The San Antonio Express-News reports that Julian Castro, the Mayor of San Antonio, has been confirmed by the US Senate to serve as the next Secretary of Housing and Urban Development. The Senate vote was overwhelming, 71-26, and Castro will take office upon his resignation from the Mayorship, which he has held since 2009. I wrote extensively on this topic back in May when President Barack Obama first nominated Castro for the post, and suffice it to say I was not really a fan of the move. But more on this later.
First things first, the obvious question is who will be the next Mayor of San Antonio? The City Charter holds that the Mayor Pro Tem, currently Councilmember Cris Medina, would immediately become Acting Mayor in the case of the Mayor’s death, resignation or removal from office. However, in San Antonio, the Council would then choose a new permanent Mayor from amongst its ranks until the next regularly scheduled election, which is in May 2015. A number of Councilmembers have expressed interest in the appointment, and a couple outside actors –namely State Representative Mike Villarreal (D-Bexar County)– have also announced their tentative candidacies. I am not very well-versed in any of the inside politics of San Antonio, so I cannot offer any truly educated predictions about what will happen. Just expect fireworks.
Going back to Castro, the Senate vote was overwhelmingly bipartisan. Senator John Cornyn (R-TX), a fellow denizen of San Antonio, was especially conciliatory in committee hearings and eventually voted for him. Senator Ted Cruz (R-TX), on the other hand, did not. Among the other opposition was the Minority Leader, Senator Mitch McConnell (R-KY), a presidential contender, Senator Rand Paul (R-KY), and a one-time Presidential nominee, Senator John McCain (R-AZ). Yet another possible candidate, Senator Marco Rubio (R-FL), did vote for confirmation, as did many of the more moderate Senators. You can find the whole roll call vote at this link.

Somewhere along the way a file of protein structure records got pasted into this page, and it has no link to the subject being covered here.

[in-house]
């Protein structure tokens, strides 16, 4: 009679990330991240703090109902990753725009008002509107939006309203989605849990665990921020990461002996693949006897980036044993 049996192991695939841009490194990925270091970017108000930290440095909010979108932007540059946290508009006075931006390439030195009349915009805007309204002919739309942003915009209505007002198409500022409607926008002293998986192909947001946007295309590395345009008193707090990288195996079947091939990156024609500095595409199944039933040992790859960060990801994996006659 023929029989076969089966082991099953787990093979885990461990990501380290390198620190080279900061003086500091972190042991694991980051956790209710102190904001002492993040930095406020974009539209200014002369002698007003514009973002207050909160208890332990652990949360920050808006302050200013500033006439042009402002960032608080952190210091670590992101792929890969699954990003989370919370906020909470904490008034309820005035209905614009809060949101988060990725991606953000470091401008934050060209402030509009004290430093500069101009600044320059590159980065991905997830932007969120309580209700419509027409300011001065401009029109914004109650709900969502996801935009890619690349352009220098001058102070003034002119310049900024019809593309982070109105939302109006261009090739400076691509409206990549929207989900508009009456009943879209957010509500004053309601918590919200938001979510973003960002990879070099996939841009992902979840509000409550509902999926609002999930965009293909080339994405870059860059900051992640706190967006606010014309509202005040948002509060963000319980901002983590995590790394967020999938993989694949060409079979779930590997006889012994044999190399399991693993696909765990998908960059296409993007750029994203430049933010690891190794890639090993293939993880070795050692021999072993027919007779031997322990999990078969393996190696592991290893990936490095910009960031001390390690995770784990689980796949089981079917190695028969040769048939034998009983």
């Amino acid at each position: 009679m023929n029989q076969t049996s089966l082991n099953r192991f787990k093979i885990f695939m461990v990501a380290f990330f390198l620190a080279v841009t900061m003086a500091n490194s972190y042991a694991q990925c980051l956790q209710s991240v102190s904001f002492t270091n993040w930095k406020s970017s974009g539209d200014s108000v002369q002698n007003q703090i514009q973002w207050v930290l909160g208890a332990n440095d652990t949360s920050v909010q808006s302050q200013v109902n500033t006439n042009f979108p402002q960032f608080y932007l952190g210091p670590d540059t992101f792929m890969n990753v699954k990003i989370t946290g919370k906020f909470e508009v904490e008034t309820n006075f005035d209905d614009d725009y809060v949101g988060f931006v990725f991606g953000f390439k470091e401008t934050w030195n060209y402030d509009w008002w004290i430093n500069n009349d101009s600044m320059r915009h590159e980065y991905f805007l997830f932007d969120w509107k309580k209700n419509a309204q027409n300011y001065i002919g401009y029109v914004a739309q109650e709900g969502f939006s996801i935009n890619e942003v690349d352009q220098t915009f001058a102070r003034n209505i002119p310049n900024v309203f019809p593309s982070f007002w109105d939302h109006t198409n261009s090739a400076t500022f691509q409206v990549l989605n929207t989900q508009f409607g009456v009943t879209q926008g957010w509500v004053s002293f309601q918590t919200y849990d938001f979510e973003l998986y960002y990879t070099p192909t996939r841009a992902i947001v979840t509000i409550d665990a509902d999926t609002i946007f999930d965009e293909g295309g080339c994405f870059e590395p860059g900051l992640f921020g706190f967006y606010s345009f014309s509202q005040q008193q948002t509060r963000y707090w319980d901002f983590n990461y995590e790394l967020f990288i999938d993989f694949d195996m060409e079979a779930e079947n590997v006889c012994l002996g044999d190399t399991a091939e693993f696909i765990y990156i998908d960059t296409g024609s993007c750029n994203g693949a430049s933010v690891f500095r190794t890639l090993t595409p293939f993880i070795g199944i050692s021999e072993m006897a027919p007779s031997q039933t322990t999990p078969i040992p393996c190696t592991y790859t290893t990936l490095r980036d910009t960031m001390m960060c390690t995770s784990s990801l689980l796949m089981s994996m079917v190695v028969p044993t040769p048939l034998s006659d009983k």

Personally, I am surprised that so few voices ran hoarse during this confirmation hearing, which are usually rowdy events. Castro is not anyone’s idea of a technocrat. He is a very vociferous Democrat, one who publicly debated Dan Patrick on immigration policy. He also delivered the keynote address to the 2012 Democratic National Convention, much as Obama had done eight years before. Castro has big ambitions –Presidential ambitions– so I am surprised that the Republicans did not put up more of a fight and let him get this far.
Of course, as I argued a couple months ago, this might not be good for Castro in the long run. He has permanently precluded himself from Statewide office in the State of Texas. Even
if when the day Texas turns blue comes, it will not be the same shade of blue that boasts obsequious adulation for our 44th President. It will surely not be the type of blue State that welcomes one of Obama’s cabinet secretaries with open arms. My inclination is that Obama will be unpopular in Texas long after the Democratic Party in general stops being unpopular.
This means, assuming Davis and the Democrats lose the 2014 cycle, Castro would be unable to put up an effective fight for the Governor’s mansion against Greg Abbott in 2018. Nor would he be able to capably challenge Cruz’s bid for reelection the same year. For most casual observers of Texas politics, including myself, this is what I had always assumed his plan would be.
The one salvation for Castro, which I desperately hope is the grand strategy behind all of this, is that Hillary Clinton –widely assumed as the Democrats’ 2016 candidate for President– selects Castro as her running mate that year. But with Clinton not even a sure-bet as a candidate herself, I am not ready to assume just yet. I suppose another alternative would be for him to continue serving into the next administration. But the bottom line is, if a Republican is elected President in 2016, Castro would find himself out of a political job.
In the meantime, Castro has about 2 and a half years on the job as HUD Secretary. I sincerely hope he does a good job, though I must concede that I have never seen a detailed plan from him on what he would actually do. As predicted, the hard Right has thrown a field day over his confirmation.
Rhymes with Right has more, from a somewhat different angle.